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martha stewart for president
it's a good thing
by robert a. melos
8.10.02
humor


Martha Stewart. The name alone invokes images of pure white linen table clothes, fine china, elegant crystal, tasteful silverware, beautiful and fragrant flora centerpieces, and perfection. Now this pillar of good taste in everything held dear by those who strive for perfection in their daily lives, is embroiled in a financial scandal making world headlines. Oops! I guess that's not a good thing.

My problem with the entire Martha Stewart mess isn't so much the allegations of insider trading. After all, if we really analyze what it is Martha Stewart does for a living, we will realize she is the queen of insider trading. Her popularity soars with each little bit of inside information on where to find the very best antiques, the very best flora arrangers, the very best linens and bed sheets (Martha Stewart brand name, of course).

No, my problem stems more from the feeling Martha, icon of virtuous perfect that she is, is a victim of societal double standards. Now I'm not going along the route of successful women are a threat to the male dominated business world. No, this is far more basic than a battle of the sexes.

Martha succeeded by doing what we are all taught to do by society. She worked hard, and took advantage of the opportunities which presented themselves. While she is a model of virtuosity to many, she is a real flesh and blood human being who managed to claw her way to the top of the frivolous heap by passing on information on distressing antiques, and growing your own strawberries.

All she did, if we are to believe the media, is take a bit of information which came her way, and use it to her advantage. Isn't that what each and every one of us is taught to do in school? Aren't we taught to stay alert to information and use it to help advance our position either socially or financially.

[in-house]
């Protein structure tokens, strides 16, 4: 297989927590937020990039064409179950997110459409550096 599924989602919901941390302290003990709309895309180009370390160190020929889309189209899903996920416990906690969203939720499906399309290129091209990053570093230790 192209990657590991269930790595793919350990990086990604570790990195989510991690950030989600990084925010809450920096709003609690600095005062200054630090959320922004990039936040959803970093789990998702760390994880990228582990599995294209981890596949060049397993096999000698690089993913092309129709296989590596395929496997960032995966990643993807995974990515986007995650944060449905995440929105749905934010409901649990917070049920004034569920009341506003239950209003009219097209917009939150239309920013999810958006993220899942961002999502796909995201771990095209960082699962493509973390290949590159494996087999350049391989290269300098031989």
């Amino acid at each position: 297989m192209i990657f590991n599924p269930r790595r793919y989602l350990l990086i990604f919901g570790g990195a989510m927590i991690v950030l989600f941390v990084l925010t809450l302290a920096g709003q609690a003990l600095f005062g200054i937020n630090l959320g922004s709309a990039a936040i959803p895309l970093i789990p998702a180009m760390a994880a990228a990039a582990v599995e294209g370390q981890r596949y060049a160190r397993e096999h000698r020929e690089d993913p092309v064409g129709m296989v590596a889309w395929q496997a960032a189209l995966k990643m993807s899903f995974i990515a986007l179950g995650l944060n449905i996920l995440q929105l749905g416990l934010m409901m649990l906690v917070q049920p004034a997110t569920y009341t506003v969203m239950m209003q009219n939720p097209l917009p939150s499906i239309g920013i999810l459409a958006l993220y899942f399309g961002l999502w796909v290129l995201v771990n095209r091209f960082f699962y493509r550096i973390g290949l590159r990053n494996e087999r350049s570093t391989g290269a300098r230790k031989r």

I will admit much of this is corporate style thinking, usually resulting in the reward of the golden key to the executive washroom, but it is put into practical use on every level of society from boardroom, to bedroom, to the county fairs where one-upmanship in the cake baking contests is as blood thirsty and competitive as a hockey game.

Viewing things from this perspective, I fail to see where Martha did anything wrong. Everyday, people profit from someone else's problems. Doesn't the banking industry profit from foreclosing on a defaulted on loan, thus profiting from someone's financial pain? Heck, didn't the original settlers of America profit from the naiveté of the Native Americans by unloading a trunk load of costume jewelry for Manhattan Island?

All Martha may have done was to act on some information innocently passed along, perhaps over a nice meal of ginger-carrot soup, a crisp endive salad with walnut vinaigrette dressing, delicate crab stuffed pastries, saffron rice and white baby asparagus tips in a cream sauce, with a sweet and tempting raspberry and blueberry torte topped with fresh whipped cream for dessert. Information served up like that would be much too hard to ignore, and it wasn't as though she made a pig of herself and went back for seconds.